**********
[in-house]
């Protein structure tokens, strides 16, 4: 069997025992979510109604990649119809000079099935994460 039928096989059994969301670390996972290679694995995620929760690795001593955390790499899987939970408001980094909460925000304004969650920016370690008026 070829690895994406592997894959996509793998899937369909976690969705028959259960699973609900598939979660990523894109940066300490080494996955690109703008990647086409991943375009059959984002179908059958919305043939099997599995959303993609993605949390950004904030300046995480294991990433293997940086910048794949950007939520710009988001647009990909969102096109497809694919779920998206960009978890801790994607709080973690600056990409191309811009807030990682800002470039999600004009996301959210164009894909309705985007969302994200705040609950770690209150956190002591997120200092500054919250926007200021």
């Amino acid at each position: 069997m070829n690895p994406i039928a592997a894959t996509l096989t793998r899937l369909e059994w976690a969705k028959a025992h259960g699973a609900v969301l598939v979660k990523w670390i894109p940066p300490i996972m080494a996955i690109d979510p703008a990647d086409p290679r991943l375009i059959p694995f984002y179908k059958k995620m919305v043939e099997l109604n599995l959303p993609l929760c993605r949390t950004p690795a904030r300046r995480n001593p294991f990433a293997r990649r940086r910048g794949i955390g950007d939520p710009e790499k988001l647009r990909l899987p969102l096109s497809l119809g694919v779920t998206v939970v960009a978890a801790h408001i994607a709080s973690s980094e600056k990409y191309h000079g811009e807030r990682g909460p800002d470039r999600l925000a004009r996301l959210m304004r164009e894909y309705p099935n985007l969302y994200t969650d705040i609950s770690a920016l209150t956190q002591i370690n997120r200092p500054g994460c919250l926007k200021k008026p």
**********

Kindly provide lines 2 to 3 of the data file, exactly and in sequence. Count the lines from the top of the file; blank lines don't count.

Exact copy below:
């Protein structure tokens, strides 16, 4: 069997025992979510109604990649119809000079099935994460 039928096989059994969301670390996972290679694995995620929760690795001593955390790499899987939970408001980094909460925000304004969650920016370690008026 070829690895994406592997894959996509793998899937369909976690969705028959259960699973609900598939979660990523894109940066300490080494996955690109703008990647086409991943375009059959984002179908059958919305043939099997599995959303993609993605949390950004904030300046995480294991990433293997940086910048794949950007939520710009988001647009990909969102096109497809694919779920998206960009978890801790994607709080973690600056990409191309811009807030990682800002470039999600004009996301959210164009894909309705985007969302994200705040609950770690209150956190002591997120200092500054919250926007200021």
């Amino acid at each position: 069997m070829n690895p994406i039928a592997a894959t996509l096989t793998r899937l369909e059994w976690a969705k028959a025992h259960g699973a609900v969301l598939v979660k990523w670390i894109p940066p300490i996972m080494a996955i690109d979510p703008a990647d086409p290679r991943l375009i059959p694995f984002y179908k059958k995620m919305v043939e099997l109604n599995l959303p993609l929760c993605r949390t950004p690795a904030r300046r995480n001593p294991f990433a293997r990649r940086r910048g794949i955390g950007d939520p710009e790499k988001l647009r990909l899987p969102l096109s497809l119809g694919v779920t998206v939970v960009a978890a801790h408001i994607a709080s973690s980094e600056k990409y191309h000079g811009e807030r990682g909460p800002d470039r999600l925000a004009r996301l959210m304004r164009e894909y309705p099935n985007l969302y994200t969650d705040i609950s770690a920016l209150t956190q002591i370690n997120r200092p500054g994460c919250l926007k200021k008026p």